I've already mentioned i'm looking into "tune pipes" so i don't mind building a bespoke expansion pipe for testing purposes if everybody else doesn't mind that is.



Jon

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Re: Modified 102

Postby GarethJ » Fri Jan 12, 2018 11:47 pm

I just read the interesting thread this post stemmed from. I would say that in my limited experience of welding stuff, filling the head might be achieved by "cold" arc welding with nickel rods. Time consuming but you eliminate the risk of warping. You'd need to protect the cylinder sides though.

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NaughtyBits
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Re: Modified 102

Postby NaughtyBits » Sat Jan 13, 2018 2:39 am

Jon, my understanding is that as Seagull adopted the more powerful QB design, they found the old crank design (the conrod, in particular) was not strong enough.

Cue BS introducing beefer ali conrods for the QB series, then steel conrods & roller bearing cranks, etc.

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Re: Modified 102

Postby Collector Inspector » Sat Jan 13, 2018 5:43 am

Not reed "Valves" just one is all that is required.

I had this idea a while ago in one of my posts regarding a silver century power head toy..........

An idea from a C-Powa.

You will see in both of these pics how the read block looks and where it fits.

DSC05295.JPG


DSC05293.JPG


On BS the only place to cut something like this in is top case/under ignition plate/to the side. In other words the reed is horizontal with 90deg to carb.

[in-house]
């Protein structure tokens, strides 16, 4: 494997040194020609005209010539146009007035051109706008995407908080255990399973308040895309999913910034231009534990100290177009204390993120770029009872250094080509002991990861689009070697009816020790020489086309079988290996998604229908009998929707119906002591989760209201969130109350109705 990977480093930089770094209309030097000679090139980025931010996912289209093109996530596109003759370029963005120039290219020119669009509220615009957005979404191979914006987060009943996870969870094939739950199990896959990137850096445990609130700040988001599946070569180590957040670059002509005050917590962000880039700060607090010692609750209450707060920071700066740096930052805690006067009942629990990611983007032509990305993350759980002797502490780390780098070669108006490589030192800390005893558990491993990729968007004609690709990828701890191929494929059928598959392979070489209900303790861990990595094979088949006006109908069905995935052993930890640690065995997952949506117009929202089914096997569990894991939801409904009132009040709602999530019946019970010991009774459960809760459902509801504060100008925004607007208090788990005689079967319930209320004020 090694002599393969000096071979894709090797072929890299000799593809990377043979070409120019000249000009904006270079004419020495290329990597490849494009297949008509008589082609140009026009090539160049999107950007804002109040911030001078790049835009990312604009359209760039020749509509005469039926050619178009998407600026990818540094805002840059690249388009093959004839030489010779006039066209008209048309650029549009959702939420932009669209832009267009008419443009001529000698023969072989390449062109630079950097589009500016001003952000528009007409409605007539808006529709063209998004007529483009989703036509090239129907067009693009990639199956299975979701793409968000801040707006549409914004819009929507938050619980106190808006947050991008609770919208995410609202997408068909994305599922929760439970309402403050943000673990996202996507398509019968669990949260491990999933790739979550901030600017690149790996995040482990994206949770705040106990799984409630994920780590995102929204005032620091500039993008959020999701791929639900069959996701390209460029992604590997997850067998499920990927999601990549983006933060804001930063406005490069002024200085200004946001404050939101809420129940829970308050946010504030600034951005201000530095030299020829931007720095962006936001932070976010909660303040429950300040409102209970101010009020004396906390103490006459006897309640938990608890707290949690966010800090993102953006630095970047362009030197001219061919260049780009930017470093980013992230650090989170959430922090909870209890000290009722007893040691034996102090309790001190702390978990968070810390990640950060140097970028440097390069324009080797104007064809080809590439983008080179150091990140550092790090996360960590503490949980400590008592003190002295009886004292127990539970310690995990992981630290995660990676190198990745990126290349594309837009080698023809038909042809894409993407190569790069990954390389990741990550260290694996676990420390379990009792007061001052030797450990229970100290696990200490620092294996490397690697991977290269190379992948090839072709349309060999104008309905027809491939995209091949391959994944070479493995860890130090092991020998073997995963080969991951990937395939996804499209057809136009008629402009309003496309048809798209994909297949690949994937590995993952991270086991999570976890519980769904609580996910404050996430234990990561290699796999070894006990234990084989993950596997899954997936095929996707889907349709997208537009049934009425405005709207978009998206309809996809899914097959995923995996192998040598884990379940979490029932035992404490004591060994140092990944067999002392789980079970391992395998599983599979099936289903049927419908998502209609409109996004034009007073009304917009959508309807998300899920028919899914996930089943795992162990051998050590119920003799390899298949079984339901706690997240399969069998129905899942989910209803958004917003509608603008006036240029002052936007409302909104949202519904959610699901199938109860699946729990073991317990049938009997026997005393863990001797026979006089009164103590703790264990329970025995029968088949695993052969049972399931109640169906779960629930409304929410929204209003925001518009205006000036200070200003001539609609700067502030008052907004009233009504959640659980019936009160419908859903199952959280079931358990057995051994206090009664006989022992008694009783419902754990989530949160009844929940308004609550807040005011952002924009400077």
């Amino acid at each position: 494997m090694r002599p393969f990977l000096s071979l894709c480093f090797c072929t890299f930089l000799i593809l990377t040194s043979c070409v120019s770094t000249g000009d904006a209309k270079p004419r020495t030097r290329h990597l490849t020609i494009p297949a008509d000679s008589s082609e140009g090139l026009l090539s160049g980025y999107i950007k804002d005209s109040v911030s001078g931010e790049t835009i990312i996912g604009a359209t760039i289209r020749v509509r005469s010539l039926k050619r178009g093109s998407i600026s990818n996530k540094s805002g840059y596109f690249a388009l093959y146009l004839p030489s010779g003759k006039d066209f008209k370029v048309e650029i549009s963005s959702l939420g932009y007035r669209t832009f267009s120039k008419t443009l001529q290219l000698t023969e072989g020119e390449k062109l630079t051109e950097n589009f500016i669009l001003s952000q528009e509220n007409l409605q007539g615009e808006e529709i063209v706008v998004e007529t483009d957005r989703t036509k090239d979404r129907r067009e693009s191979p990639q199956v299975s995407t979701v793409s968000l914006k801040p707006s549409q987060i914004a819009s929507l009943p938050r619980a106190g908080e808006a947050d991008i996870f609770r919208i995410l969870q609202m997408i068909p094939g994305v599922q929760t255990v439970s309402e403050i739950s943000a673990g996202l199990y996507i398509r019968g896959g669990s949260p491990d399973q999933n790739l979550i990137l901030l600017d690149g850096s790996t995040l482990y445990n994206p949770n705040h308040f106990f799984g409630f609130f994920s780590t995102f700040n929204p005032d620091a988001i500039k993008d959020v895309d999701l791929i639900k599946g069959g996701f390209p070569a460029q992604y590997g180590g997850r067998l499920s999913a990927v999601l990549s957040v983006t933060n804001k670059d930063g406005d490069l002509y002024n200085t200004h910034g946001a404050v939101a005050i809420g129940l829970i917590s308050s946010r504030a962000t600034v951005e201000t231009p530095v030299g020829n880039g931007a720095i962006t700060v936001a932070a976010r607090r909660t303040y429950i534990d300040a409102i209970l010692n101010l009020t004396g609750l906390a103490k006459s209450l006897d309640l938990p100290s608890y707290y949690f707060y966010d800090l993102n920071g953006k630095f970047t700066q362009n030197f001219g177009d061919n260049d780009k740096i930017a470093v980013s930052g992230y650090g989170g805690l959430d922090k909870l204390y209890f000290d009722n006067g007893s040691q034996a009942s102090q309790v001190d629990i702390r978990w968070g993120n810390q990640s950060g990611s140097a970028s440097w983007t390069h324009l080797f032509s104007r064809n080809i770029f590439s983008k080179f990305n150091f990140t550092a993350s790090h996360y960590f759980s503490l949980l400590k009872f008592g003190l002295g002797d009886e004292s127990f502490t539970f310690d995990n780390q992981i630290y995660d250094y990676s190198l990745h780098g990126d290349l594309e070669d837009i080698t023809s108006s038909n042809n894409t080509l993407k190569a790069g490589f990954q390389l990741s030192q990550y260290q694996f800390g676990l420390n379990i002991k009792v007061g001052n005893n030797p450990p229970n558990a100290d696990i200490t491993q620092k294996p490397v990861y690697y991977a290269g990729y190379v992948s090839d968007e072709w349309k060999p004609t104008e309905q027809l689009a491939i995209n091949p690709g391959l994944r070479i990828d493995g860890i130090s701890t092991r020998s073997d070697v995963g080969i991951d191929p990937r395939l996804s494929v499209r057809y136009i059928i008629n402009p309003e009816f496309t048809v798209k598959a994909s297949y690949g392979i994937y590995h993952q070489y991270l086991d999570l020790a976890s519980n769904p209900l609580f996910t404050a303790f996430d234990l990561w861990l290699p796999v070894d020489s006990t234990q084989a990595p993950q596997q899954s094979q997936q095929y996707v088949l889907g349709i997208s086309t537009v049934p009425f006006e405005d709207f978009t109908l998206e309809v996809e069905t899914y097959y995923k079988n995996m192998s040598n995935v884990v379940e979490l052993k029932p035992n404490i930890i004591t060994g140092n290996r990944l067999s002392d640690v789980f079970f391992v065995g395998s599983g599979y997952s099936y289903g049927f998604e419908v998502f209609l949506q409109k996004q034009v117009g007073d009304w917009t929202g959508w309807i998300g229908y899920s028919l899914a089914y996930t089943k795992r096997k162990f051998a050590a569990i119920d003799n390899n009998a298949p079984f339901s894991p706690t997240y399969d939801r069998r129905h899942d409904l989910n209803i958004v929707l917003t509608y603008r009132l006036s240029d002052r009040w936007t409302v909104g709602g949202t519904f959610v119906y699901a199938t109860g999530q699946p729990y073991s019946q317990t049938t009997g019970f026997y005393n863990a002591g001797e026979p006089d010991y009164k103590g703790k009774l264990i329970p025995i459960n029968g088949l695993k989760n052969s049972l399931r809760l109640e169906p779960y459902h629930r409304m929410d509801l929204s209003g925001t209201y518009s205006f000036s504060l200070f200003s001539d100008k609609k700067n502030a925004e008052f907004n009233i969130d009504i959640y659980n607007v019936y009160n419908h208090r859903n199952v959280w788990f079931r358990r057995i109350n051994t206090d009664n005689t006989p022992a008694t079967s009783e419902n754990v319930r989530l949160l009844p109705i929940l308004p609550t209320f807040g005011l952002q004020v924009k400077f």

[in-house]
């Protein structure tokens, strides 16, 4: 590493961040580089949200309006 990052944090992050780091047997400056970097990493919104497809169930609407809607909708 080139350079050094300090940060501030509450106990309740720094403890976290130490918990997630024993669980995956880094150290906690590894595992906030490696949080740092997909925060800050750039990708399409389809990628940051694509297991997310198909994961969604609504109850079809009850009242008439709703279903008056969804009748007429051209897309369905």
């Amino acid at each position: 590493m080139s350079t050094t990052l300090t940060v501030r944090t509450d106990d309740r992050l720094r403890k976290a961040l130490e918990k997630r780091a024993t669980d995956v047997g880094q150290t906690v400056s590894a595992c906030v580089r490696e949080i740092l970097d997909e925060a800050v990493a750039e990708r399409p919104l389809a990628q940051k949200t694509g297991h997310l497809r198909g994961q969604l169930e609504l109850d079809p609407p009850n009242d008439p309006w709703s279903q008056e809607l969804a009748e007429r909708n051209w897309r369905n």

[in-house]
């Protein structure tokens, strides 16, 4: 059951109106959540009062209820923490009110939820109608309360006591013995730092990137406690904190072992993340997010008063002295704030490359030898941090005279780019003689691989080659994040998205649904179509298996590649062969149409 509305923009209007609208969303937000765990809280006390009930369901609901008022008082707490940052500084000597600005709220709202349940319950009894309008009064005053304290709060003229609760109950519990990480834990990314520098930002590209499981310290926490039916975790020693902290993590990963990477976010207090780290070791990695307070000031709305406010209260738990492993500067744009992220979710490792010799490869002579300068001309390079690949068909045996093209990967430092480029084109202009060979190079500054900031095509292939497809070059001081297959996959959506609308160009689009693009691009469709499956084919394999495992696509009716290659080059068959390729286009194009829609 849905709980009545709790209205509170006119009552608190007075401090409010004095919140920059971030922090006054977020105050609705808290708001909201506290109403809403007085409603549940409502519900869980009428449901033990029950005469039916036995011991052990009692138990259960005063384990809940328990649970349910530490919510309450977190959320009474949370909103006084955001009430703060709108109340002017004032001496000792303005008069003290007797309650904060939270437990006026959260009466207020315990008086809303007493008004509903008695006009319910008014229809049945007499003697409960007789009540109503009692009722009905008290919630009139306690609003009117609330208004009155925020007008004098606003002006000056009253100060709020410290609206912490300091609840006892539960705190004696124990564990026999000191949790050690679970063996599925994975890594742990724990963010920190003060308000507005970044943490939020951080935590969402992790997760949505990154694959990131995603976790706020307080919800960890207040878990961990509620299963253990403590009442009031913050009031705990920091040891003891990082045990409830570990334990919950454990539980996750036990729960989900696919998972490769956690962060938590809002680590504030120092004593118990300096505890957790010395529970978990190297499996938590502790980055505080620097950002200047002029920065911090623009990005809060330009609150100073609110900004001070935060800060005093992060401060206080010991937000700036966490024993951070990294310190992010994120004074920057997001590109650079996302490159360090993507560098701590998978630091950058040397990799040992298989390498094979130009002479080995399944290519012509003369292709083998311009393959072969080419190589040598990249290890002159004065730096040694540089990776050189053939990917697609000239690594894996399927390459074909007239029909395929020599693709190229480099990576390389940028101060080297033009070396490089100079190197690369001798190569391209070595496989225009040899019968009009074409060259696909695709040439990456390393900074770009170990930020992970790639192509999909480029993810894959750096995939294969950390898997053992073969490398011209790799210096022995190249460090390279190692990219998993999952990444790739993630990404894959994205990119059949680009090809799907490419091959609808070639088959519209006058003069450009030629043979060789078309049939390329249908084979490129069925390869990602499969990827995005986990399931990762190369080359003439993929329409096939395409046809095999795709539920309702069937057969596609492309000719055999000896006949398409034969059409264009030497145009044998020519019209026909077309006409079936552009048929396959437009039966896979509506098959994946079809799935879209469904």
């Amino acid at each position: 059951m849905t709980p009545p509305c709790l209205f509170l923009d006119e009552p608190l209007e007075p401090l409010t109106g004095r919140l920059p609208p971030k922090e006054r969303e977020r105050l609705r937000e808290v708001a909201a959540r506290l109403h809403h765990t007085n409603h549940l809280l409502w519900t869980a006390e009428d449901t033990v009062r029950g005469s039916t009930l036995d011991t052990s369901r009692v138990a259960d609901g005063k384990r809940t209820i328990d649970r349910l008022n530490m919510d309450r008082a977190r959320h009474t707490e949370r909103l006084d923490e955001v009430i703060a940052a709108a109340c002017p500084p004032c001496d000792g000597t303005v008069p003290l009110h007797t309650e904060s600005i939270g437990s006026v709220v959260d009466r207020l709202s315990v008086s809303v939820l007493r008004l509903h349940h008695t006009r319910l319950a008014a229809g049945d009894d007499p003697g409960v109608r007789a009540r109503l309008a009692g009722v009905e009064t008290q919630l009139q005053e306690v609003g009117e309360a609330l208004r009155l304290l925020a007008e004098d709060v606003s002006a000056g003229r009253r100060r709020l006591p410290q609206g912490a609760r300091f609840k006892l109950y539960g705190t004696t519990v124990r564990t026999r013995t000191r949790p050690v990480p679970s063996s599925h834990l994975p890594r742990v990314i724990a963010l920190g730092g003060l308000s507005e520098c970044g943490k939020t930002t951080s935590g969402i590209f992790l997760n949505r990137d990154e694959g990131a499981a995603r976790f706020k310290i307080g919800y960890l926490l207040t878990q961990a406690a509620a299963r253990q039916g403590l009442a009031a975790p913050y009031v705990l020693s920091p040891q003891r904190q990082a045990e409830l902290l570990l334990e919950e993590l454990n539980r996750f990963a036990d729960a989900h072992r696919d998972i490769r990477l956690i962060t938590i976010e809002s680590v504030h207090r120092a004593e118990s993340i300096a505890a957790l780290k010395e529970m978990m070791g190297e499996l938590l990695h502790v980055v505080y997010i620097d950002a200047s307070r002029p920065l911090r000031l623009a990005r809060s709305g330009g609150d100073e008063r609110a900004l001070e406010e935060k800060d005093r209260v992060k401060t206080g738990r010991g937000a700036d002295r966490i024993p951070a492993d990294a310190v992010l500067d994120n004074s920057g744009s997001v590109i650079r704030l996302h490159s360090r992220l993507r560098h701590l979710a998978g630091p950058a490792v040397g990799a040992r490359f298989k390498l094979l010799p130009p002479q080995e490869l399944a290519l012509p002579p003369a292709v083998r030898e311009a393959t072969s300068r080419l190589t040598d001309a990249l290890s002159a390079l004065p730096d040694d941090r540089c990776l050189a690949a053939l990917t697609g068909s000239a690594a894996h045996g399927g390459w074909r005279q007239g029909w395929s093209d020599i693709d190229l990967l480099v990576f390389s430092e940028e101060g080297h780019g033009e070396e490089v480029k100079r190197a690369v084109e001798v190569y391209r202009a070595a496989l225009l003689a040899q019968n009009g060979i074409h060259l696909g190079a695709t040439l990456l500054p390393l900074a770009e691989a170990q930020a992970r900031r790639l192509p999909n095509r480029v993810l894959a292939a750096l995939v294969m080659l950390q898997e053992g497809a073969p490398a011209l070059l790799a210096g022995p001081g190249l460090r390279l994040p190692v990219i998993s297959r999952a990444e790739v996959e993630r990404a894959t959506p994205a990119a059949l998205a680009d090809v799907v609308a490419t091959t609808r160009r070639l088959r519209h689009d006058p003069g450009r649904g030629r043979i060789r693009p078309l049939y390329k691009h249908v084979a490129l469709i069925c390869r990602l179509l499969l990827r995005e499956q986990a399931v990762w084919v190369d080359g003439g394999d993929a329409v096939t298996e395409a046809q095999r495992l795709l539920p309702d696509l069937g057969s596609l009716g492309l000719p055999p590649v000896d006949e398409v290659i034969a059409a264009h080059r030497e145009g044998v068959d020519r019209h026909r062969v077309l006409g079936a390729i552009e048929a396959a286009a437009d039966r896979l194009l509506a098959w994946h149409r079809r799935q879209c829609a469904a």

Obviously one does not need a full standard ignition base.......just the bit on which that points live. Throw the rest away as you will end up using a small remote battery and a modern coil.........really. Chop up a Wipac plate!

The carb size should be kept the same bore as BS.

I have lost my measurement notes/jottings but you might get the idea.

ONE round petal. Because of the size constraints round will seal better than any other shape.

A trendy wedge shape block will defeat the ability of the crankcase suck and blow.

The idea is to NOT INCREASE the crankcase volume.........keep it small and simple. Hmmmm, do some googling for chainsaw or small engine reed asys. I did that but nothing really jumped out at the time.

I will try and find my paper pattern for chopping a top case hole...............

I may revisit as I now have a modeller mate with some outstanding 3D printing hardware.

Comments as to cranks, rods and main bearings should be taken as gospel.

You will adjust your vision slightly to further your goals in a timely fashion.

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headdownarseup
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Re: Modified 102

Postby headdownarseup » Sat Jan 13, 2018 5:26 pm

Hmm. nearly the same idea i was thinking, but not quite what i had in mind. Interesting though